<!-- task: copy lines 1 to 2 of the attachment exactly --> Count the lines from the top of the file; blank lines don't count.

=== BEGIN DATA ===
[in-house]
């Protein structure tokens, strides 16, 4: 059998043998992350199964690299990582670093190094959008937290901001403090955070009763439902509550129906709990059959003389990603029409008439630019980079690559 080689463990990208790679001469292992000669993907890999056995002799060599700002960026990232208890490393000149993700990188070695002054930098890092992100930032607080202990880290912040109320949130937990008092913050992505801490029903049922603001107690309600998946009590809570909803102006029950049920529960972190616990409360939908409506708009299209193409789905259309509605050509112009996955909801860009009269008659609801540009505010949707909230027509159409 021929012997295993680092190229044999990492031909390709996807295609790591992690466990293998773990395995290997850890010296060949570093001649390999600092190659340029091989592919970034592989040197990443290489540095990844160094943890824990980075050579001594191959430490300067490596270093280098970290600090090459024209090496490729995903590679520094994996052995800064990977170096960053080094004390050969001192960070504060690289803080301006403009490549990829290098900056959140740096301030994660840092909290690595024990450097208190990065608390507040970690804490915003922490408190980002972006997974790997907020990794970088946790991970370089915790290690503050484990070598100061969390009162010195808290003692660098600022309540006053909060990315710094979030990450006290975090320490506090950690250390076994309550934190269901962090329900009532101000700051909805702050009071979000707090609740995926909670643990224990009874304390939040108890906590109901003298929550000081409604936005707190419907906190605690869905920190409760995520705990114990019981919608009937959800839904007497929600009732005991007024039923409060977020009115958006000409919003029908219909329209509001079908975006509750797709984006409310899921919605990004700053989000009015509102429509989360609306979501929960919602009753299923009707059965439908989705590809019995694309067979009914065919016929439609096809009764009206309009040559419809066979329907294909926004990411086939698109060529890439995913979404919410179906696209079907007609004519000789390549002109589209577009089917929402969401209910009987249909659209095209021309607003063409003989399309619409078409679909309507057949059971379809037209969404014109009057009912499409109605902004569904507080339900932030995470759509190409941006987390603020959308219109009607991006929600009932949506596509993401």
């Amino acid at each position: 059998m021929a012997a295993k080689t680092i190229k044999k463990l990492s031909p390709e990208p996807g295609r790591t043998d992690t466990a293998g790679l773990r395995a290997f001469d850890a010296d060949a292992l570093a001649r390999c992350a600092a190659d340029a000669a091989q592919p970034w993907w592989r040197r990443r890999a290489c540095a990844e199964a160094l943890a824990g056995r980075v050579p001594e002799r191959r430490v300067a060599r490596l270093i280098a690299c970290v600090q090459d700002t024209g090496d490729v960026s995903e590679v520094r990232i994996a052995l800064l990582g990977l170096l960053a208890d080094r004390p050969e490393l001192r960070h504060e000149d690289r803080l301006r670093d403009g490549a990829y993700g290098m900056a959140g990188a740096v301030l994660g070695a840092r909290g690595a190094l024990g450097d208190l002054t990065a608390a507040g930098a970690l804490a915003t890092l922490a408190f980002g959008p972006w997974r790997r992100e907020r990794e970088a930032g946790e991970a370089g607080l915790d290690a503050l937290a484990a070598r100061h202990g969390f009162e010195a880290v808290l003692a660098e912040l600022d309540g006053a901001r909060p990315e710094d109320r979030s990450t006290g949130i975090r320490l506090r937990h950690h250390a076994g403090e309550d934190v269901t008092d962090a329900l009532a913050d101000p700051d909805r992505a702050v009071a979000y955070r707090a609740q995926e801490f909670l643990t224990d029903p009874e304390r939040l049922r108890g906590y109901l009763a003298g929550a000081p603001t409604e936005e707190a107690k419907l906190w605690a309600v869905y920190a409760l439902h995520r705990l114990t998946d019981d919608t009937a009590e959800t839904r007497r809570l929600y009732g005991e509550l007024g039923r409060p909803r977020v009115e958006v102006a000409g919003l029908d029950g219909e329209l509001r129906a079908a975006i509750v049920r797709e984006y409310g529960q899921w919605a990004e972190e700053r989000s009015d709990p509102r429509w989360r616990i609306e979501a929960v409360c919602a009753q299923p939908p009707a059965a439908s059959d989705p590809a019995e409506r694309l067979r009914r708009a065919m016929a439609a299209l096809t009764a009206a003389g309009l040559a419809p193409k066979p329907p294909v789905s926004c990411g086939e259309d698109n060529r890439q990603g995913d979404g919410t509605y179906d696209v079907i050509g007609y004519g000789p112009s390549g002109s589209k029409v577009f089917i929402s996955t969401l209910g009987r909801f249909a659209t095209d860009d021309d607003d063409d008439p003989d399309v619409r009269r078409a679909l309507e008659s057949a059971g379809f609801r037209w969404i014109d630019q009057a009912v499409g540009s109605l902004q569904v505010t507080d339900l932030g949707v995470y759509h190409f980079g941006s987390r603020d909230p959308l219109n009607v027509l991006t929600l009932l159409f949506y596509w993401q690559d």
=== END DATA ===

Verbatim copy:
[in-house]
């Protein structure tokens, strides 16, 4: 059998043998992350199964690299990582670093190094959008937290901001403090955070009763439902509550129906709990059959003389990603029409008439630019980079690559 080689463990990208790679001469292992000669993907890999056995002799060599700002960026990232208890490393000149993700990188070695002054930098890092992100930032607080202990880290912040109320949130937990008092913050992505801490029903049922603001107690309600998946009590809570909803102006029950049920529960972190616990409360939908409506708009299209193409789905259309509605050509112009996955909801860009009269008659609801540009505010949707909230027509159409 021929012997295993680092190229044999990492031909390709996807295609790591992690466990293998773990395995290997850890010296060949570093001649390999600092190659340029091989592919970034592989040197990443290489540095990844160094943890824990980075050579001594191959430490300067490596270093280098970290600090090459024209090496490729995903590679520094994996052995800064990977170096960053080094004390050969001192960070504060690289803080301006403009490549990829290098900056959140740096301030994660840092909290690595024990450097208190990065608390507040970690804490915003922490408190980002972006997974790997907020990794970088946790991970370089915790290690503050484990070598100061969390009162010195808290003692660098600022309540006053909060990315710094979030990450006290975090320490506090950690250390076994309550934190269901962090329900009532101000700051909805702050009071979000707090609740995926909670643990224990009874304390939040108890906590109901003298929550000081409604936005707190419907906190605690869905920190409760995520705990114990019981919608009937959800839904007497929600009732005991007024039923409060977020009115958006000409919003029908219909329209509001079908975006509750797709984006409310899921919605990004700053989000009015509102429509989360609306979501929960919602009753299923009707059965439908989705590809019995694309067979009914065919016929439609096809009764009206309009040559419809066979329907294909926004990411086939698109060529890439995913979404919410179906696209079907007609004519000789390549002109589209577009089917929402969401209910009987249909659209095209021309607003063409003989399309619409078409679909309507057949059971379809037209969404014109009057009912499409109605902004569904507080339900932030995470759509190409941006987390603020959308219109009607991006929600009932949506596509993401």